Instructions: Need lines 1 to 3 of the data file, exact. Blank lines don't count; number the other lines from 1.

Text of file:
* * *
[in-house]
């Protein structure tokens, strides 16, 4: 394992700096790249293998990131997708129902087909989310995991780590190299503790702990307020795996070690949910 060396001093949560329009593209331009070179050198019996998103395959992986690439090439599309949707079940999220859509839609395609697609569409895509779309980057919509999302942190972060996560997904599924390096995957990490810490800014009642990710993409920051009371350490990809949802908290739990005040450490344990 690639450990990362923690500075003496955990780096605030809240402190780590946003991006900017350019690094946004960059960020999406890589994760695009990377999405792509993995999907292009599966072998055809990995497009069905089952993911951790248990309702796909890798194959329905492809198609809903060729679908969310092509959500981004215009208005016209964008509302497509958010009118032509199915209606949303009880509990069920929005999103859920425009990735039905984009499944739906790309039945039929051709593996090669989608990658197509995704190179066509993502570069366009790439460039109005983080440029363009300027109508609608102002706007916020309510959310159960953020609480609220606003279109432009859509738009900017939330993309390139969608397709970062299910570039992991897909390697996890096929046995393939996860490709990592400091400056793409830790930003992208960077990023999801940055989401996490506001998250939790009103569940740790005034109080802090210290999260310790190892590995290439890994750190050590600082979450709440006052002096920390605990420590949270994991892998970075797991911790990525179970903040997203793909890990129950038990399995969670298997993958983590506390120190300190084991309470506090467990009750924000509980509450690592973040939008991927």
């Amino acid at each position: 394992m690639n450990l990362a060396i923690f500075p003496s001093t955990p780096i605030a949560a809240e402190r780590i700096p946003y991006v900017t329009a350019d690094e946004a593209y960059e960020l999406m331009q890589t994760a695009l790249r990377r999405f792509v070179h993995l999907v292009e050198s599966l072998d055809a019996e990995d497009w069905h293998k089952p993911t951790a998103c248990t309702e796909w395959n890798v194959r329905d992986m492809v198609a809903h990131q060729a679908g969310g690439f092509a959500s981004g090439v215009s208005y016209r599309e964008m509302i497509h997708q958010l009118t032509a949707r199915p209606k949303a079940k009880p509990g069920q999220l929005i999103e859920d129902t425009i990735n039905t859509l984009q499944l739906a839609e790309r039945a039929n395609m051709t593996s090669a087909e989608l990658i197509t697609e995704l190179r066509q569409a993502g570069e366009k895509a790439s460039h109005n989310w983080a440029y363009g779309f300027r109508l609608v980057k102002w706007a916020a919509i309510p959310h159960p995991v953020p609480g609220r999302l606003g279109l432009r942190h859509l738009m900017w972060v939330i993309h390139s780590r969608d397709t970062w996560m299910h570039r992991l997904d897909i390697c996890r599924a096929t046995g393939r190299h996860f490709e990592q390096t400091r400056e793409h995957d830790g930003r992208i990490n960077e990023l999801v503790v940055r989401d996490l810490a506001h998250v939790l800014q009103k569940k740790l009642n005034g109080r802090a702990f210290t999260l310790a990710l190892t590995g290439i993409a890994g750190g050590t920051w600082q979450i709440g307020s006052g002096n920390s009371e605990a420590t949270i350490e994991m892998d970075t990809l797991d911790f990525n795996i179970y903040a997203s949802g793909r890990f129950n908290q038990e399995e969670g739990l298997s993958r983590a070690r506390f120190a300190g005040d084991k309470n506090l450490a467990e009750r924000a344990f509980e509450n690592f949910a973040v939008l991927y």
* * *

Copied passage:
[in-house]
């Protein structure tokens, strides 16, 4: 394992700096790249293998990131997708129902087909989310995991780590190299503790702990307020795996070690949910 060396001093949560329009593209331009070179050198019996998103395959992986690439090439599309949707079940999220859509839609395609697609569409895509779309980057919509999302942190972060996560997904599924390096995957990490810490800014009642990710993409920051009371350490990809949802908290739990005040450490344990 690639450990990362923690500075003496955990780096605030809240402190780590946003991006900017350019690094946004960059960020999406890589994760695009990377999405792509993995999907292009599966072998055809990995497009069905089952993911951790248990309702796909890798194959329905492809198609809903060729679908969310092509959500981004215009208005016209964008509302497509958010009118032509199915209606949303009880509990069920929005999103859920425009990735039905984009499944739906790309039945039929051709593996090669989608990658197509995704190179066509993502570069366009790439460039109005983080440029363009300027109508609608102002706007916020309510959310159960953020609480609220606003279109432009859509738009900017939330993309390139969608397709970062299910570039992991897909390697996890096929046995393939996860490709990592400091400056793409830790930003992208960077990023999801940055989401996490506001998250939790009103569940740790005034109080802090210290999260310790190892590995290439890994750190050590600082979450709440006052002096920390605990420590949270994991892998970075797991911790990525179970903040997203793909890990129950038990399995969670298997993958983590506390120190300190084991309470506090467990009750924000509980509450690592973040939008991927």
């Amino acid at each position: 394992m690639n450990l990362a060396i923690f500075p003496s001093t955990p780096i605030a949560a809240e402190r780590i700096p946003y991006v900017t329009a350019d690094e946004a593209y960059e960020l999406m331009q890589t994760a695009l790249r990377r999405f792509v070179h993995l999907v292009e050198s599966l072998d055809a019996e990995d497009w069905h293998k089952p993911t951790a998103c248990t309702e796909w395959n890798v194959r329905d992986m492809v198609a809903h990131q060729a679908g969310g690439f092509a959500s981004g090439v215009s208005y016209r599309e964008m509302i497509h997708q958010l009118t032509a949707r199915p209606k949303a079940k009880p509990g069920q999220l929005i999103e859920d129902t425009i990735n039905t859509l984009q499944l739906a839609e790309r039945a039929n395609m051709t593996s090669a087909e989608l990658i197509t697609e995704l190179r066509q569409a993502g570069e366009k895509a790439s460039h109005n989310w983080a440029y363009g779309f300027r109508l609608v980057k102002w706007a916020a919509i309510p959310h159960p995991v953020p609480g609220r999302l606003g279109l432009r942190h859509l738009m900017w972060v939330i993309h390139s780590r969608d397709t970062w996560m299910h570039r992991l997904d897909i390697c996890r599924a096929t046995g393939r190299h996860f490709e990592q390096t400091r400056e793409h995957d830790g930003r992208i990490n960077e990023l999801v503790v940055r989401d996490l810490a506001h998250v939790l800014q009103k569940k740790l009642n005034g109080r802090a702990f210290t999260l310790a990710l190892t590995g290439i993409a890994g750190g050590t920051w600082q979450i709440g307020s006052g002096n920390s009371e605990a420590t949270i350490e994991m892998d970075t990809l797991d911790f990525n795996i179970y903040a997203s949802g793909r890990f129950n908290q038990e399995e969670g739990l298997s993958r983590a070690r506390f120190a300190g005040d084991k309470n506090l450490a467990e009750r924000a344990f509980e509450n690592f949910a973040v939008l991927y």